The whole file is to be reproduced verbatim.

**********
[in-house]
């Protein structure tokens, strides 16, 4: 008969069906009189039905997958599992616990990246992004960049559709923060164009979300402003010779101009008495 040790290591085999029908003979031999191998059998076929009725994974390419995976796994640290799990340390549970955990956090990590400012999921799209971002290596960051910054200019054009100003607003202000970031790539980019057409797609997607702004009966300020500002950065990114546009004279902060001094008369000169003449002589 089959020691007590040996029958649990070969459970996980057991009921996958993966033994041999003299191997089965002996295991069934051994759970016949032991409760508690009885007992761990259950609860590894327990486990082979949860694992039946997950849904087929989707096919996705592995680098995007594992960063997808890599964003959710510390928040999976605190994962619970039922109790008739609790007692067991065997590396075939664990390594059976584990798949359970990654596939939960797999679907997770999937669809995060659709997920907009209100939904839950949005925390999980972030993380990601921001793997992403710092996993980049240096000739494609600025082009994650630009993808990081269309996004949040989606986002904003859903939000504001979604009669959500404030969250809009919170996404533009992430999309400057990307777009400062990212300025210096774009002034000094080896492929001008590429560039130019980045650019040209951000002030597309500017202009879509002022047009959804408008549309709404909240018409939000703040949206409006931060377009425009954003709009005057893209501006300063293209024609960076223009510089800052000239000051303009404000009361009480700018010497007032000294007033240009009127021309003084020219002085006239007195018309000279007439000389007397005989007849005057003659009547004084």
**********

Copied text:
[in-house]
């Protein structure tokens, strides 16, 4: 008969069906009189039905997958599992616990990246992004960049559709923060164009979300402003010779101009008495 040790290591085999029908003979031999191998059998076929009725994974390419995976796994640290799990340390549970955990956090990590400012999921799209971002290596960051910054200019054009100003607003202000970031790539980019057409797609997607702004009966300020500002950065990114546009004279902060001094008369000169003449002589 089959020691007590040996029958649990070969459970996980057991009921996958993966033994041999003299191997089965002996295991069934051994759970016949032991409760508690009885007992761990259950609860590894327990486990082979949860694992039946997950849904087929989707096919996705592995680098995007594992960063997808890599964003959710510390928040999976605190994962619970039922109790008739609790007692067991065997590396075939664990390594059976584990798949359970990654596939939960797999679907997770999937669809995060659709997920907009209100939904839950949005925390999980972030993380990601921001793997992403710092996993980049240096000739494609600025082009994650630009993808990081269309996004949040989606986002904003859903939000504001979604009669959500404030969250809009919170996404533009992430999309400057990307777009400062990212300025210096774009002034000094080896492929001008590429560039130019980045650019040209951000002030597309500017202009879509002022047009959804408008549309709404909240018409939000703040949206409006931060377009425009954003709009005057893209501006300063293209024609960076223009510089800052000239000051303009404000009361009480700018010497007032000294007033240009009127021309003084020219002085006239007195018309000279007439000389007397005989007849005057003659009547004084």